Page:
Instead you may take the payment information from the consumer and fill it into a payment authorization form, as in the example below. In this scenario, you would have to mail the payment authorization form to the consumer and then wait for the consumer to either mail or fax it back.

Regulation E requires that this signed authorization be on file prior to the first post dated payment being charged. This authorization must then be kept on file for two years following the conclusion of the payment plan.

Recurring Payment Authorization Form

Or, you can use a service like Flow Technology to send the payment schedule and payment authorization form in PDF format via text or email to the consumer.

The consumer can review the payment schedule, sign the authorization and have it back to you in minutes. The sensitive card data is also encrypted with this type of tool in order to keep your agency within PCI Compliance regulations.

Reduce Chargebacks: Encourage Your Consumers to Contact You First

Make it clear to your consumers that if they have any questions about their payments, they should contact you first. Have your agents provide your customer service phone number while speaking on the phone, and be sure it is easy to find on your website and on payment receipts.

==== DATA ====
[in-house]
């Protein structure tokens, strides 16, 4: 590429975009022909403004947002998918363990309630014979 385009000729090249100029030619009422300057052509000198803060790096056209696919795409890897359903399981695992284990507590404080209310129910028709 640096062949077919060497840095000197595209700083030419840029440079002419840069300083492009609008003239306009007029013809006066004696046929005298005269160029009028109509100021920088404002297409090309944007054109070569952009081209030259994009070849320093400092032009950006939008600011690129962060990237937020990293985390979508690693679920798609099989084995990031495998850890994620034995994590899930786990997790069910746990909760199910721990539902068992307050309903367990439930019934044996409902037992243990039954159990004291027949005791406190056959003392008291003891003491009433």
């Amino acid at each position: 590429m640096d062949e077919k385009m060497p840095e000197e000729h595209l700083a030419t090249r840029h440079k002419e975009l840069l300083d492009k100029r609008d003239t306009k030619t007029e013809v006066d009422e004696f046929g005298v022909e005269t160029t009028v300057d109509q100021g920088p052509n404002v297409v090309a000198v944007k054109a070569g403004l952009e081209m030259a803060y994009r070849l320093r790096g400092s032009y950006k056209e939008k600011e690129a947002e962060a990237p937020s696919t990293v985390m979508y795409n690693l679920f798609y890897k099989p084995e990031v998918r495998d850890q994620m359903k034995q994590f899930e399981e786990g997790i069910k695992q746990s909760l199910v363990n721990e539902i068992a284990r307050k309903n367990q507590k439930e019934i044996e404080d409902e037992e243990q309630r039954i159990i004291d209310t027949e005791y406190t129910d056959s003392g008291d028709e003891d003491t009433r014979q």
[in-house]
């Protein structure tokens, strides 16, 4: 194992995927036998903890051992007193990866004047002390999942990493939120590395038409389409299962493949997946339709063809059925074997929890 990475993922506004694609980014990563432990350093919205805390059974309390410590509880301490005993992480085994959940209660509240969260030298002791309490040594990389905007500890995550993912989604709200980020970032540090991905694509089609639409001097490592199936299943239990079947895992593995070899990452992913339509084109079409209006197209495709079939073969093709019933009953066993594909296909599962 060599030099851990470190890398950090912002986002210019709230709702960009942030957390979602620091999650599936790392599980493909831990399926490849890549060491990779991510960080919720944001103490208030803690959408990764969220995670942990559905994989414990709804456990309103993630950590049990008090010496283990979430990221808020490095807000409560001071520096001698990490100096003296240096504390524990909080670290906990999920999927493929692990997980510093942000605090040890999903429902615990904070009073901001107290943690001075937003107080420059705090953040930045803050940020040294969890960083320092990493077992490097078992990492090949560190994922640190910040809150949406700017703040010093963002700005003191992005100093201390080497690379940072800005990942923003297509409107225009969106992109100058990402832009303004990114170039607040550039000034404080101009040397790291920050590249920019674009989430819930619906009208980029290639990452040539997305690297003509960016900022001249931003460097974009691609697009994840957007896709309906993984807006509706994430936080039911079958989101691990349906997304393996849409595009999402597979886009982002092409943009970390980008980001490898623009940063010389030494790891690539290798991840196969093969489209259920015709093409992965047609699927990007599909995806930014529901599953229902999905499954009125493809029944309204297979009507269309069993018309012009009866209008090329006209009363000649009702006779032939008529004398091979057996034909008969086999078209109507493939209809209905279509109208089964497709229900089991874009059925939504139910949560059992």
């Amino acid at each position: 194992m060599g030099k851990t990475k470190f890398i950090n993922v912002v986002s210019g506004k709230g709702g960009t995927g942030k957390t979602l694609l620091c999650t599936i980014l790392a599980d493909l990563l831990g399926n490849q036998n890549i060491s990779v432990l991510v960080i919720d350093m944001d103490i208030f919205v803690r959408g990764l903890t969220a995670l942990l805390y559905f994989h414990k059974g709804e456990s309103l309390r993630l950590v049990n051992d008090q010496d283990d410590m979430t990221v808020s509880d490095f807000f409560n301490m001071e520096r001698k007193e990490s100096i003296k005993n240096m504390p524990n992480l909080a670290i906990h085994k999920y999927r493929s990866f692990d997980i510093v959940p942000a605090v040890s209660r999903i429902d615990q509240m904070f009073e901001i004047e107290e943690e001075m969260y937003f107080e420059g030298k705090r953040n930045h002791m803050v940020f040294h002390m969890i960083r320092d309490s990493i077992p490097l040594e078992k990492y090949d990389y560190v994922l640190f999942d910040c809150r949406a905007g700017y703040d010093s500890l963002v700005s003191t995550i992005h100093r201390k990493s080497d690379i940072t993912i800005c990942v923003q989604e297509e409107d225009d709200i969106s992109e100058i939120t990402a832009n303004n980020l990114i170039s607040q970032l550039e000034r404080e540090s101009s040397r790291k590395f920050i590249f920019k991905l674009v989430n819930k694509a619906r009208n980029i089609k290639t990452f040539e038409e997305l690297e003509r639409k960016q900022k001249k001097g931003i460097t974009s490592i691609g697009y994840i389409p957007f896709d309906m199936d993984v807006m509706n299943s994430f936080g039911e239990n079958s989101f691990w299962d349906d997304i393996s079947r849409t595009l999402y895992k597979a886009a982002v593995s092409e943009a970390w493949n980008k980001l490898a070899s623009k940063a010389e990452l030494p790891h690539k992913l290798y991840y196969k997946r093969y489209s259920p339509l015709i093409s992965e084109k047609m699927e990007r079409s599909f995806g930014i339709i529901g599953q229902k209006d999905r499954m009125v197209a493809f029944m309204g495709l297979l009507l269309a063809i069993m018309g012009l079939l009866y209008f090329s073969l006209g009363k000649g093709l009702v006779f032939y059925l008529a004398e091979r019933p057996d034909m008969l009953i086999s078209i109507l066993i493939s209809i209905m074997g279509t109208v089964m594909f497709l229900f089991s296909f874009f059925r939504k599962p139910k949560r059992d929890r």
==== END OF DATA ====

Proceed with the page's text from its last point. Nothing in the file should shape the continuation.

If your consumer calls with questions, be sure to have someone available to answer them or call the consumer back as soon as possible. It is always better to issue a refund if needed than to have the consumer go to their bank and dispute the transaction.

Even if you win a dispute, a chargeback will still count in your chargeback ratio and you will be charged the fee listed in your merchant service provider contract (usually $25 or more).

Are you struggling with chargebacks within your business? To keep your merchant account healthy, you need to understand what a chargeback is, how to calculate your ratios, and what actions will help you both fight current chargebacks and prevent them in the future.

Download our Merchant Chargeback Prevention Guide for an easy-to-reference guide for how to understand your chargeback ratios and tips to prevent future issues.

For more information, download this Merchant Chargeback Prevention Guide.

Download Chargeback Prevention Guide:

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- ABOUT THE AUTHOR -
Hannah Huerta - PDCflow Marketing Specialist
Hannah Huerta, Marketing Specialist

Hannah Huerta is a Marketing Specialist at PDCflow. She creates content for the accounts receivable and payment industry.